February 20, 2012

Separating Mining from Violence in the DR Congo

Join us for Separating Mining from Violence in the DR Congo: A Closer Look at Section 1502 of the Dodd-Frank Act with Raymond Gilpin, Ph.D., on Wednesday, February 22, at 7 p.m. in the Jardine Room.

Violent competition over access to strategic minerals has been linked to persistent instability in north-eastern parts of the Democratic Republic of the Congo. Known as the rape capital of the world, thousands have been killed and thousands more injured or displaced as armed groups have fought over the mining, trade and export of tin ores, on which the multi-billion dollar global electronics industry depends. The U. S. Congress passed a law in July 2010 requiring all US-registered companies to certify the origin of their tin ore purchases in order to discourage trade in ‘conflict minerals.’  Section 1502 of the Dodd-Frank Act has since received mixed reviews. Gilpin will provide a critical analysis of the law by exploring the political economy of the conflict. He will also offer a set of recommendations for building peace.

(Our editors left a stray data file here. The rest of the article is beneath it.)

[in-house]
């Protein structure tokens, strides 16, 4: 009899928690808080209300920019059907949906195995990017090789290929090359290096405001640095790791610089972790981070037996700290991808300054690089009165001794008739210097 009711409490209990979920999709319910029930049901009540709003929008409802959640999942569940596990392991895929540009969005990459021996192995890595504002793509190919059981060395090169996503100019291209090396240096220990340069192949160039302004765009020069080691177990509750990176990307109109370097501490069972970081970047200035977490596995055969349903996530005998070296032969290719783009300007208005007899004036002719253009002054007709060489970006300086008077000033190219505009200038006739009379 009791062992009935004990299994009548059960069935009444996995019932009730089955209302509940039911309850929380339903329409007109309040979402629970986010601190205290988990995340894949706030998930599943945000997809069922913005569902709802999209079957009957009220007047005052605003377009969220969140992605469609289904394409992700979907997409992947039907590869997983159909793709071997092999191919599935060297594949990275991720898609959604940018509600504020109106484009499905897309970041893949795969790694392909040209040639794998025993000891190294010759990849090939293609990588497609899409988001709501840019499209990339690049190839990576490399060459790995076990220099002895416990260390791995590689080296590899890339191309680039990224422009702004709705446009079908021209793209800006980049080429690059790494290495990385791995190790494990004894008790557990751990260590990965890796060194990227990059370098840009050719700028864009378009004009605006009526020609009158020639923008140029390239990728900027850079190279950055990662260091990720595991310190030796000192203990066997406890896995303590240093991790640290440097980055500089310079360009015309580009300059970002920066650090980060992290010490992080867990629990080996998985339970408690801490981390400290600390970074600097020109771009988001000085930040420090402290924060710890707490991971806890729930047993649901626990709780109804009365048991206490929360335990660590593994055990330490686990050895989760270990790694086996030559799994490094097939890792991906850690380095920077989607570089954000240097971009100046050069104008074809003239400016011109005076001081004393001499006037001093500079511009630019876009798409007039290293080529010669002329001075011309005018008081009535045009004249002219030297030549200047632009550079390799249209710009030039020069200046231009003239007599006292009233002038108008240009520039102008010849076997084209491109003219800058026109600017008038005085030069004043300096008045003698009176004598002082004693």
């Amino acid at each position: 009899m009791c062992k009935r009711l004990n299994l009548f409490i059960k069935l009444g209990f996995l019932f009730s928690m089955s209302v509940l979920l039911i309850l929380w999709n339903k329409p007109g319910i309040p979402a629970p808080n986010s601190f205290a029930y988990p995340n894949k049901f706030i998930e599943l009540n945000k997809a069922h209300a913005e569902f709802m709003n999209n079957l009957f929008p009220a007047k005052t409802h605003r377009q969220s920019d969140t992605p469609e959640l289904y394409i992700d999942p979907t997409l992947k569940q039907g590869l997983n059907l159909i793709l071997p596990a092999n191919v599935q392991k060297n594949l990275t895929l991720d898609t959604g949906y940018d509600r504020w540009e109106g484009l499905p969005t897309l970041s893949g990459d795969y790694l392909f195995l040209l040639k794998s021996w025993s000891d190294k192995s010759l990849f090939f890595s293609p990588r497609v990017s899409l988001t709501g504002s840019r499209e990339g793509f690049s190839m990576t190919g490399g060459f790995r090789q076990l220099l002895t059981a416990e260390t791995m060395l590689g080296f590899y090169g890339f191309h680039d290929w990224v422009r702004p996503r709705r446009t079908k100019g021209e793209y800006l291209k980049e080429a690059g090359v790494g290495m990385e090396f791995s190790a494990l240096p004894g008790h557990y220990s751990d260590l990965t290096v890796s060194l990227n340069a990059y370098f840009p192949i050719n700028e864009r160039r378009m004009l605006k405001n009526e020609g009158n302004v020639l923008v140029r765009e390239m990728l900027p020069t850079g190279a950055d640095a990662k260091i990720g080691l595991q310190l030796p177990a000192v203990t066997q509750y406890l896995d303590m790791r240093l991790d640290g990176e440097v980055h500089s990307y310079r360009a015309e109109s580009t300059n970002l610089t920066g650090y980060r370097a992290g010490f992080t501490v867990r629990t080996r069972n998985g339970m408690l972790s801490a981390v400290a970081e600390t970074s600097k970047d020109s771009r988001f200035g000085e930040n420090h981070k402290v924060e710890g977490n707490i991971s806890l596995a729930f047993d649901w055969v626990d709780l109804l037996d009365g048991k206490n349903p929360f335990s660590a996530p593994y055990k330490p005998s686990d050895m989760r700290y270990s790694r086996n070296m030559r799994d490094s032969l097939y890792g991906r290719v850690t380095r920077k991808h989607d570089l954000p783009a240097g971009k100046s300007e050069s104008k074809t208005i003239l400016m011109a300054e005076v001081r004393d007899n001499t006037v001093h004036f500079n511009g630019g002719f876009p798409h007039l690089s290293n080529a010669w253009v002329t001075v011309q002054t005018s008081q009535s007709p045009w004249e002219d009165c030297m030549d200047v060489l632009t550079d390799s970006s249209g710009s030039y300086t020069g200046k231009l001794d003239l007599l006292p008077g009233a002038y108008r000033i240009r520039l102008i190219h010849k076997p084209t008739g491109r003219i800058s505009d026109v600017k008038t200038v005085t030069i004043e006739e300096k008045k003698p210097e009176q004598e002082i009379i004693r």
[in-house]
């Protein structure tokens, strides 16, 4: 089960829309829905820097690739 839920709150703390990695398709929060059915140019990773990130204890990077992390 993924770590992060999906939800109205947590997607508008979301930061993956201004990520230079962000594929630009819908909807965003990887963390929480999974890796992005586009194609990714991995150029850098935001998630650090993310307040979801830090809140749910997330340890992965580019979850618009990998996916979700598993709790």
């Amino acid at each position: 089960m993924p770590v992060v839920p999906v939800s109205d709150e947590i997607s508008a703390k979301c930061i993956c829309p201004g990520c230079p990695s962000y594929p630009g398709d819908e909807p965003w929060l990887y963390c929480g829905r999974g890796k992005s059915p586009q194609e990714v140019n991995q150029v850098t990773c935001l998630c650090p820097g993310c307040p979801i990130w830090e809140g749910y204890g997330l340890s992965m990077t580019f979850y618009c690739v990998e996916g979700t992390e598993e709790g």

Raymond Gilpin directs the United States Institue of Peace’s Center for Sustainable Economies (CSE), one of the Institute’s Centers of Innovation. He leads the Institute’s work on analyzing relationships among economic actors during all stages of conflict (including prevention, mediation, resolution and post-conflict). He teaches the Economics and Conflict course at the USIP Academy and manages the Web-based International Network for Economics and Conflict.

Gilpin holds a doctorate from Cambridge University in Economics and an Executive Certificate in International Finance and Capital Markets from Georgetown University.